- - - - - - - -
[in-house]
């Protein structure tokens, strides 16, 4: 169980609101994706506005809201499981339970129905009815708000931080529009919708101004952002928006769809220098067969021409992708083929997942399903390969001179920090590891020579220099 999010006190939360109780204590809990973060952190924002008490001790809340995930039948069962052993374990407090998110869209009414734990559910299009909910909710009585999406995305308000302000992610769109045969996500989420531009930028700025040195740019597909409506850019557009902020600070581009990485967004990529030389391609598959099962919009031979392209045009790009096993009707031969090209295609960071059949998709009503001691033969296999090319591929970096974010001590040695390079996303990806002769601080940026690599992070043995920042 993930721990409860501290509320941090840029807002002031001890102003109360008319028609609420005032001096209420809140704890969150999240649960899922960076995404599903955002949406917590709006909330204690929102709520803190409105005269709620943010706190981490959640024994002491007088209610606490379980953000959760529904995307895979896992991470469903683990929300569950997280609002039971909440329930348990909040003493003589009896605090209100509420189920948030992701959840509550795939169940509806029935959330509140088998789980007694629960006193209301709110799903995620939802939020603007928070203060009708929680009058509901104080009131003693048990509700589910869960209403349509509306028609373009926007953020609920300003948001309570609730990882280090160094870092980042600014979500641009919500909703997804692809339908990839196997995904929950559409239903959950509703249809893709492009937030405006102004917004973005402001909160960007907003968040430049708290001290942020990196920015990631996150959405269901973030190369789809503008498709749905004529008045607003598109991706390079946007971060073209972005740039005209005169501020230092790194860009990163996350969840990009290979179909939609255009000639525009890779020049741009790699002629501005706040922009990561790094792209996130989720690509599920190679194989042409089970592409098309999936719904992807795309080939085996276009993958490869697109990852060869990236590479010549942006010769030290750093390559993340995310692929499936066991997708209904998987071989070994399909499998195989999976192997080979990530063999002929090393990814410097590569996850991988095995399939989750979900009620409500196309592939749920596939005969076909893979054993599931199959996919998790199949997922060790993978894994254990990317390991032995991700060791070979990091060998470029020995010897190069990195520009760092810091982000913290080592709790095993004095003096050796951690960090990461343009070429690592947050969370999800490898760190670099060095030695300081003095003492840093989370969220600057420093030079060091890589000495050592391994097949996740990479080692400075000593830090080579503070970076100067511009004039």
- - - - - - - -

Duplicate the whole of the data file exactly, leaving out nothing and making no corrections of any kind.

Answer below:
[in-house]
């Protein structure tokens, strides 16, 4: 169980609101994706506005809201499981339970129905009815708000931080529009919708101004952002928006769809220098067969021409992708083929997942399903390969001179920090590891020579220099 999010006190939360109780204590809990973060952190924002008490001790809340995930039948069962052993374990407090998110869209009414734990559910299009909910909710009585999406995305308000302000992610769109045969996500989420531009930028700025040195740019597909409506850019557009902020600070581009990485967004990529030389391609598959099962919009031979392209045009790009096993009707031969090209295609960071059949998709009503001691033969296999090319591929970096974010001590040695390079996303990806002769601080940026690599992070043995920042 993930721990409860501290509320941090840029807002002031001890102003109360008319028609609420005032001096209420809140704890969150999240649960899922960076995404599903955002949406917590709006909330204690929102709520803190409105005269709620943010706190981490959640024994002491007088209610606490379980953000959760529904995307895979896992991470469903683990929300569950997280609002039971909440329930348990909040003493003589009896605090209100509420189920948030992701959840509550795939169940509806029935959330509140088998789980007694629960006193209301709110799903995620939802939020603007928070203060009708929680009058509901104080009131003693048990509700589910869960209403349509509306028609373009926007953020609920300003948001309570609730990882280090160094870092980042600014979500641009919500909703997804692809339908990839196997995904929950559409239903959950509703249809893709492009937030405006102004917004973005402001909160960007907003968040430049708290001290942020990196920015990631996150959405269901973030190369789809503008498709749905004529008045607003598109991706390079946007971060073209972005740039005209005169501020230092790194860009990163996350969840990009290979179909939609255009000639525009890779020049741009790699002629501005706040922009990561790094792209996130989720690509599920190679194989042409089970592409098309999936719904992807795309080939085996276009993958490869697109990852060869990236590479010549942006010769030290750093390559993340995310692929499936066991997708209904998987071989070994399909499998195989999976192997080979990530063999002929090393990814410097590569996850991988095995399939989750979900009620409500196309592939749920596939005969076909893979054993599931199959996919998790199949997922060790993978894994254990990317390991032995991700060791070979990091060998470029020995010897190069990195520009760092810091982000913290080592709790095993004095003096050796951690960090990461343009070429690592947050969370999800490898760190670099060095030695300081003095003492840093989370969220600057420093030079060091890589000495050592391994097949996740990479080692400075000593830090080579503070970076100067511009004039």